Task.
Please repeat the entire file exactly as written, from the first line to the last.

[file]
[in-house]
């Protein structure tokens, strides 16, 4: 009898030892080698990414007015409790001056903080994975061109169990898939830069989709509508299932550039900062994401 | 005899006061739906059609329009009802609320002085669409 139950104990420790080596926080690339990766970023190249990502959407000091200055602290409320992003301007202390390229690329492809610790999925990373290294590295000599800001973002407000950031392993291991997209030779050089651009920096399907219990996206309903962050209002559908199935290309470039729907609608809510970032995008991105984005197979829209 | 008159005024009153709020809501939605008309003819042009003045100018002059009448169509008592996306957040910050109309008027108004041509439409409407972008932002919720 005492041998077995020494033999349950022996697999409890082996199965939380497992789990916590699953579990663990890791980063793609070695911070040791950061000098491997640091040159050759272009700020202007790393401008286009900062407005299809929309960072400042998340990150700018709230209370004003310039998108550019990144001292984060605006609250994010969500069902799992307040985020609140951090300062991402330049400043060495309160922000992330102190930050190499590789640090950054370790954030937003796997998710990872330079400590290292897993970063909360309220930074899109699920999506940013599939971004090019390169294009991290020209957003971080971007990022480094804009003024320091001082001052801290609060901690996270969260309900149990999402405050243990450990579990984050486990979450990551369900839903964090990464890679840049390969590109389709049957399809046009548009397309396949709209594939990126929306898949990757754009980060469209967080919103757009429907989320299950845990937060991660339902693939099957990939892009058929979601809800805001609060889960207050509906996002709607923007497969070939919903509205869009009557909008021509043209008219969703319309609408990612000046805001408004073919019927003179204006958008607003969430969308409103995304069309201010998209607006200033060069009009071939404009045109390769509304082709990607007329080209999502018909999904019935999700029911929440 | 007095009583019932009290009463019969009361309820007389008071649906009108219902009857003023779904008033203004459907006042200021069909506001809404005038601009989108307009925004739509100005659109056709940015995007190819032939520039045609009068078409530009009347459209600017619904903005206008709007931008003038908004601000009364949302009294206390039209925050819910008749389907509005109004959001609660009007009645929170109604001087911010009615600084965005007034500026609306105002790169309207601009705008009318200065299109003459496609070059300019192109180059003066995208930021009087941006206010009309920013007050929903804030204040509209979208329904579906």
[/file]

[in-house]
């Protein structure tokens, strides 16, 4: 009898030892080698990414007015409790001056903080994975061109169990898939830069989709509508299932550039900062994401 | 005899006061739906059609329009009802609320002085669409 139950104990420790080596926080690339990766970023190249990502959407000091200055602290409320992003301007202390390229690329492809610790999925990373290294590295000599800001973002407000950031392993291991997209030779050089651009920096399907219990996206309903962050209002559908199935290309470039729907609608809510970032995008991105984005197979829209 | 008159005024009153709020809501939605008309003819042009003045100018002059009448169509008592996306957040910050109309008027108004041509439409409407972008932002919720 005492041998077995020494033999349950022996697999409890082996199965939380497992789990916590699953579990663990890791980063793609070695911070040791950061000098491997640091040159050759272009700020202007790393401008286009900062407005299809929309960072400042998340990150700018709230209370004003310039998108550019990144001292984060605006609250994010969500069902799992307040985020609140951090300062991402330049400043060495309160922000992330102190930050190499590789640090950054370790954030937003796997998710990872330079400590290292897993970063909360309220930074899109699920999506940013599939971004090019390169294009991290020209957003971080971007990022480094804009003024320091001082001052801290609060901690996270969260309900149990999402405050243990450990579990984050486990979450990551369900839903964090990464890679840049390969590109389709049957399809046009548009397309396949709209594939990126929306898949990757754009980060469209967080919103757009429907989320299950845990937060991660339902693939099957990939892009058929979601809800805001609060889960207050509906996002709607923007497969070939919903509205869009009557909008021509043209008219969703319309609408990612000046805001408004073919019927003179204006958008607003969430969308409103995304069309201010998209607006200033060069009009071939404009045109390769509304082709990607007329080209999502018909999904019935999700029911929440 | 007095009583019932009290009463019969009361309820007389008071649906009108219902009857003023779904008033203004459907006042200021069909506001809404005038601009989108307009925004739509100005659109056709940015995007190819032939520039045609009068078409530009009347459209600017619904903005206008709007931008003038908004601000009364949302009294206390039209925050819910008749389907509005109004959001609660009007009645929170109604001087911010009615600084965005007034500026609306105002790169309207601009705008009318200065299109003459496609070059300019192109180059003066995208930021009087941006206010009309920013007050929903804030204040509209979208329904579906």